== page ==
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Where there's smoke, there should be a fire door

Adrian Powell, Director at Active, explains what schools need to do to maintain and assess their fire doors

Posted by Lucinda Reid | August 25, 2017 | Security & safety

As the start of the new school year approaches, facilities managers across the country are ensuring that all aspects of the school building are safe and ready for the oncoming students. Effective fire door maintenance plays a huge role in this pursuit. Not only are fire resisting doors vital for safe evacuation but they also play a crucial role in preventing the spread of fire. In light of recent events, this is understandably a major concern for both building owners and its occupants.

The main source of oxygen for a fire is in the air around us; that means the airflow between doors, windows and other openings as well as mechanical air conditioning. Closing all doors and making sure that the doors in place actually fulfil their duty is the first preventative step to stop fire spreading. Correctly specified and well-fitted doors will hold back fire and smoke preventing evacuation routes from becoming unusable, as well as preventing the fire spreading from one area to another.

Before looking at how best to maintain and assess you fire door, it’s necessary to understand the different types available.  Most internal doors are made of timber. Such doors only provide limited protection against fire spread; by contrast, a purpose-built fire door that has been tested and approved to a standard will proved the appropriate protection. Additionally, metal fire-resisting doors are also available and these must undergo specific maintenance procedures.

All fire resisting doors, regardless of their material make up are rated by their performance when tested to an appropriate standard. The level of protection provided by the door is measured primarily by determining the time taken for a fire to breach the integrity, of the door assembly, together with its resistance to the passage of hot gases and flame. Standard fire door rating is FD30 (offers 30 minutes of protection, higher rating is required for schools, hospitals (e.g. up to FD120).

Correctly specified and well-fitted doors will hold back fire and smoke preventing evacuation routes from becoming unusable, as well as preventing the fire spreading from one area to another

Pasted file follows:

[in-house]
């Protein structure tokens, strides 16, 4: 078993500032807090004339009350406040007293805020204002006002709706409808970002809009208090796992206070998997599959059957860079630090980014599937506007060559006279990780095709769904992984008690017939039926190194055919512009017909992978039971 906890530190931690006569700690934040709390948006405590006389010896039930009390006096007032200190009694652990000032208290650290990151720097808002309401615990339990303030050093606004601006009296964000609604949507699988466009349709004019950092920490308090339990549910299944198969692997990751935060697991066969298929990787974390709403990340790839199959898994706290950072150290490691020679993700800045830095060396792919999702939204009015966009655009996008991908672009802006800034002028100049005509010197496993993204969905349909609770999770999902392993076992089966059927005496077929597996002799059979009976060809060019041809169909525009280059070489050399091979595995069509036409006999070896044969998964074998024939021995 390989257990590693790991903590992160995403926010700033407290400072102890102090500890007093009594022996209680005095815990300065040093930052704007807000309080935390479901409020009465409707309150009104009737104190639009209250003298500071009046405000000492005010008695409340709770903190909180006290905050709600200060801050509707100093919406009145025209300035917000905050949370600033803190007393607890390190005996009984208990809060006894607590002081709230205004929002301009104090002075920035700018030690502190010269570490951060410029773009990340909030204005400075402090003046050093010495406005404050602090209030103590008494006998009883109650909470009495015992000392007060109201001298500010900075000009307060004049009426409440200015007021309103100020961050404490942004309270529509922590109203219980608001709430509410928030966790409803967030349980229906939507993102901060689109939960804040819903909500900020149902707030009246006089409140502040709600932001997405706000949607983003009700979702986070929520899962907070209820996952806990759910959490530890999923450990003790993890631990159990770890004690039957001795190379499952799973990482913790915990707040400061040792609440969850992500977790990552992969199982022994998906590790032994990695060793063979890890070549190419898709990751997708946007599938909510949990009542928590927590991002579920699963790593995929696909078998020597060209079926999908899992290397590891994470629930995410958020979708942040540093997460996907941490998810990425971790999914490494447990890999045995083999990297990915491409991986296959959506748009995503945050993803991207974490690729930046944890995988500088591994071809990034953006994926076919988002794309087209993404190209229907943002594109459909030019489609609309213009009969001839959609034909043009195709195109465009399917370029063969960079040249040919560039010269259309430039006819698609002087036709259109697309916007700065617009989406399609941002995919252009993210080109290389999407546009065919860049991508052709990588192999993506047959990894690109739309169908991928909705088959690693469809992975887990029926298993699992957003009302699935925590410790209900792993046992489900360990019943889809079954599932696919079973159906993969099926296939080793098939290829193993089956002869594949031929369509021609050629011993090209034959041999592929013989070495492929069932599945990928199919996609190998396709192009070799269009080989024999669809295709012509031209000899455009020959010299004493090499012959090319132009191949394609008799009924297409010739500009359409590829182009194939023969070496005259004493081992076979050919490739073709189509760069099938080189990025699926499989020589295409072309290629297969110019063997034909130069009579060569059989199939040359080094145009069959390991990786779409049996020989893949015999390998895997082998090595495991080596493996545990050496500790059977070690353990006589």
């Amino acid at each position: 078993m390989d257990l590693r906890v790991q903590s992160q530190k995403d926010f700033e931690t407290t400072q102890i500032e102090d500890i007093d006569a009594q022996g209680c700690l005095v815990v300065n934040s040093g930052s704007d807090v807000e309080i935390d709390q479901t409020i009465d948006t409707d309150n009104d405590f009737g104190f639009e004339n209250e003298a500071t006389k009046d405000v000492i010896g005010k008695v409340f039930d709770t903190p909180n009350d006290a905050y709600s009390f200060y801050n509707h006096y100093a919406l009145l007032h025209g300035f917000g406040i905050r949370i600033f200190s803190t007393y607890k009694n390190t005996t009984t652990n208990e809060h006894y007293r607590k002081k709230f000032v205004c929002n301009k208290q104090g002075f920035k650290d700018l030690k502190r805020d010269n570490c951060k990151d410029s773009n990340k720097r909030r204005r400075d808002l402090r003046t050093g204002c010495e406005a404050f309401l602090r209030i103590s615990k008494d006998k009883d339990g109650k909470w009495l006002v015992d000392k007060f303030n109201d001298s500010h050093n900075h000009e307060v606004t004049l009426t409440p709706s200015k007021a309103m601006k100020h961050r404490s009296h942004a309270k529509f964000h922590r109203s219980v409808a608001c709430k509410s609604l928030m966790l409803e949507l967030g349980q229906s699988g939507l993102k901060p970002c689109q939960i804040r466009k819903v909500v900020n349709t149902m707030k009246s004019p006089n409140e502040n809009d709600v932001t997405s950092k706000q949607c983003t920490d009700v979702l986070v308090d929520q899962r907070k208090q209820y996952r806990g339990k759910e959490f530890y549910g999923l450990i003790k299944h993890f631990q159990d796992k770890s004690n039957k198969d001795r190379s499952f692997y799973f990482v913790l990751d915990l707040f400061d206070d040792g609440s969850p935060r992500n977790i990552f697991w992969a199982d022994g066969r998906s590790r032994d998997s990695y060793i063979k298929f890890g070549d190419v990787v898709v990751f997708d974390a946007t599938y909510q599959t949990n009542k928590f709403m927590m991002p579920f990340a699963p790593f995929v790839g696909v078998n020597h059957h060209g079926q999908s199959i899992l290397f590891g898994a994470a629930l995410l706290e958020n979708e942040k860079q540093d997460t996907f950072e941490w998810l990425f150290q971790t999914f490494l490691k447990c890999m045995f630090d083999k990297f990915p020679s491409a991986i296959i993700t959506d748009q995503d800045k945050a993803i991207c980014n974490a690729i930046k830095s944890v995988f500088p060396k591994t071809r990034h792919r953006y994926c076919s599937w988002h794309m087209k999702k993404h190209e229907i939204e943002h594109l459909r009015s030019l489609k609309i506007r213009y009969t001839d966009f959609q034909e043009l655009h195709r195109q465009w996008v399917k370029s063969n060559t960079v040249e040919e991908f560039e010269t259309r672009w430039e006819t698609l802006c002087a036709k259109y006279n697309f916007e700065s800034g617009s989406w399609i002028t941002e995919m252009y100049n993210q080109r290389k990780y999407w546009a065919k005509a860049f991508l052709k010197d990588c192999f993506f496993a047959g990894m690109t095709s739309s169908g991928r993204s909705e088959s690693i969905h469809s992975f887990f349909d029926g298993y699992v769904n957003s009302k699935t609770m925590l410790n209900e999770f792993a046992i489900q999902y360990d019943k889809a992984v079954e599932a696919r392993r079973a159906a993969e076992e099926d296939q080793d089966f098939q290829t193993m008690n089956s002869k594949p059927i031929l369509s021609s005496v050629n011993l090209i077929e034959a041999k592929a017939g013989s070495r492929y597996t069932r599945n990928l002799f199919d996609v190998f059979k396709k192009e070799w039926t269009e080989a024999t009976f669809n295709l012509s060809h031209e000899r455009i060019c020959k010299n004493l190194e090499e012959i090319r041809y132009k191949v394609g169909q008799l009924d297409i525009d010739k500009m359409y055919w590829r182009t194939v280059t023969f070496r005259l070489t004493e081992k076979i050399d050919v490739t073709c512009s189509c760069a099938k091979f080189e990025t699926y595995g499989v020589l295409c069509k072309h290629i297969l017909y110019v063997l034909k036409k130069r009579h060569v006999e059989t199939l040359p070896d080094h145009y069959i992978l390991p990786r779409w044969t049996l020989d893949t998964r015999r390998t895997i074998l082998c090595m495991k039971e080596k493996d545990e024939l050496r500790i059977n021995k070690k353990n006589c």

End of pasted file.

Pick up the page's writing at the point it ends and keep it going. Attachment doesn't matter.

On the top of any fire door maintenance checklist should be whether the physical door is in good condition. This does not necessarily have to be done by a professional – anyone who is able to visually see problems or able to physically push a door is able to follow these steps:

1. Check that the gaps all around the door are less than 4mm when it is closed. You can use a £1 coin to feel this for scale as the coin is 3mm thick. (The gap below the door can be slightly larger).

2. Check the seals for signs of damage and report them if you see any. The seals should be continuous around the frame and well attached inside the groove in the frame or door leaf?

3. Check the hinges to ensure they are firmly fixed and that no screws are missing

4. Check that the door closes properly by opening the door about halfway, let go and allow it to close by itself. Does it close firmly onto the latch without sticking on the floor or the frame? If not, report it. A fire door only works when it’s closed. A fire door is completely useless if it’s wedged open or can’t close fully.

5. Check whether the glass free from damage and cracking

The summer holidays are a great opportunity for safety professionals to test out and check that their fire doors are up to correct maintenance levels. Most school or educational facilities will be empty at some point over the summer months (except if there is a summer school taking place!), and thus professionals will be able to clearly identify any risks, hazards or issues without endangering anyone.

 For more information about Active, visit their website. 

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